Bloom's Taxonomy in Education and Training
Bloom’s taxonomy, known for its popularity in education and training, is widely used as a learning theory. Educationists use Bloom's taxonomy as a means to develop learning outcomes, assessments and student progress reports. The focus is not only to deliver the subject matter but also to give students an in-depth understanding of what is required of them to achieve.
Focus of Taxonomy
Bloom’s taxonomy deals with different levels of learning which sum up into 3 hierarchical domains, that are cognitive, affective and psycho-motor. Each hierarchical domain represents different levels of thinking. The overall taxonomy is used to develop and evaluate the complexity of assessments, simplify activities to promote personalised learning, designing summative assessments, promote project-based learning and encourage group discussions. Here are 6 levels of Bloom’s Taxonomy:
It is focused on the intellectual skills of the learner, which includes critical thinking, problem-solving and their knowledge base. For instance, the ability to memorise spellings and poems, recalling the capitals of countries, remembering maths formulas and remembering the names and relations of characters from a story/play. Multiple-choice assessments are designed to assess the students for this domain.
Understanding concepts, ideas and formulas are essential to retaining them for a long period of time. It can be done if the students are asked to illustrate/write the difference between an oval and a square, summarise a story or organise the plant kingdom based on a predefined framework. Summarising a story is one of the best ways to check the understanding of the students. The summary must consist of important events and the roles of characters in it. It encourages them to think critically and come up with the plot.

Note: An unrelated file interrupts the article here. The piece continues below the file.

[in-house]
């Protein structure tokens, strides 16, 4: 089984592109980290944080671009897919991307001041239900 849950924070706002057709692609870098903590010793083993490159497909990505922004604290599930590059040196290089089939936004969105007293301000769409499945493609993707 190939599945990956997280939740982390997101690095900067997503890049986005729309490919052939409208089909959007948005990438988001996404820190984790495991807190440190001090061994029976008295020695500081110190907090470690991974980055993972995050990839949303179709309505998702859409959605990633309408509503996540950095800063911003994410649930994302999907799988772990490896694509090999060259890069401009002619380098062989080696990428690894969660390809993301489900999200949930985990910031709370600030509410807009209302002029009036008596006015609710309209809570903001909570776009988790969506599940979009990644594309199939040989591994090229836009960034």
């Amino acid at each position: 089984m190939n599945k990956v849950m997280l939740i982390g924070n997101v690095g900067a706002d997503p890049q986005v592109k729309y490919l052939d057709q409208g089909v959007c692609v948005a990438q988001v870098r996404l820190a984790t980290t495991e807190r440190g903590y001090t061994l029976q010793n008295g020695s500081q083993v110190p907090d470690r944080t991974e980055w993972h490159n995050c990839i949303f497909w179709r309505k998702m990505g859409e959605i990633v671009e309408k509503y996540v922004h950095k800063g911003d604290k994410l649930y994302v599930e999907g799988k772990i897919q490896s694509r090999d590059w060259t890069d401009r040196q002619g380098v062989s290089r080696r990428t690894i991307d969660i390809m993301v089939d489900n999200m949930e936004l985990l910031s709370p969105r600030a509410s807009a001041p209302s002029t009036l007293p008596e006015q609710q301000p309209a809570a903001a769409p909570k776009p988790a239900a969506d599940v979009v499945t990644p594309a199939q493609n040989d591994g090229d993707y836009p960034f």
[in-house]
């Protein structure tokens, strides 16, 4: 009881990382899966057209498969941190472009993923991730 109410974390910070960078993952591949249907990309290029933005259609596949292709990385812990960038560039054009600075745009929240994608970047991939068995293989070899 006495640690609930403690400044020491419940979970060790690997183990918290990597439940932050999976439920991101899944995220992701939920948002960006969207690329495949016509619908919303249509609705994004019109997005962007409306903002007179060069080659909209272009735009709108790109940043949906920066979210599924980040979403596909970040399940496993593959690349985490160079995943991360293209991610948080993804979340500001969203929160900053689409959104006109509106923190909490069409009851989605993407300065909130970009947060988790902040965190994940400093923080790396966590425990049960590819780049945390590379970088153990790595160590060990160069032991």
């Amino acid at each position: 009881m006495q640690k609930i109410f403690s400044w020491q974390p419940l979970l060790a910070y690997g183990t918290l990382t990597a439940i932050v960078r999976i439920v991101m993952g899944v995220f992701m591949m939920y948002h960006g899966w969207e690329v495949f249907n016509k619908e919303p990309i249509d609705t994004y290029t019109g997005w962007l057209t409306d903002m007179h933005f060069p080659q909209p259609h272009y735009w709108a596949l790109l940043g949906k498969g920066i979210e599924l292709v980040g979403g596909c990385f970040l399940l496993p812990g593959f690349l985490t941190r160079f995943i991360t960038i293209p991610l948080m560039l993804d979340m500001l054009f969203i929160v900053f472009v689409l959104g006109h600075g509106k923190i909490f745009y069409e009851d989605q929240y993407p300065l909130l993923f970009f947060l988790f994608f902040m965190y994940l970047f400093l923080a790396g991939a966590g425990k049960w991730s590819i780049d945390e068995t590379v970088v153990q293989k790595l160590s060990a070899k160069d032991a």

The 3rd step of Bloom’s taxonomy is the concept of applying the aspects that were remembered and understood. Applying formulas, selecting a design that suits best in a given situation or reconstructing a given law are parts of applying. An activity to assess the application is to ask the students to write advice for a particular character of the play according to the given situation.
Post application is the analysing phase which requires critical thinking and observation to answer the questions for ‘how?’ For instance, explain how an engine works? This answer requires critical thinking skills and a detailed analysis of how it works. Another example can include ‘How Pedagogy and Andragogy styles of teaching are different from one another?’
Making judgments and interpreting the significance of scientific work are a few types of evaluations required in this step. Writing an evaluation or making a judgment for a certain part of the act in a play based on the character’s actions is one way of assessing the situation. It also allows commenting, criticising, debating, predicting or reviewing an outcome to make the situation better.
This step requires something to be created from scratch. For instance, writing a song or poem based on a situation, coming up with hypotheses in research or discovering something completely new. Teachers can ask the students to write a story with different situations and come up with a good moral of the story.
Bloom’s Taxonomy can be used not only for education and training but is also useful for other technical aspects. For instance, the raw material and costs related to construction to optimise the overall procedure. Remembering, understanding, applying, analysing, evaluating and creating are steps that are followed to come up with unique and innovative ideas and solutions. You should never stop being curious.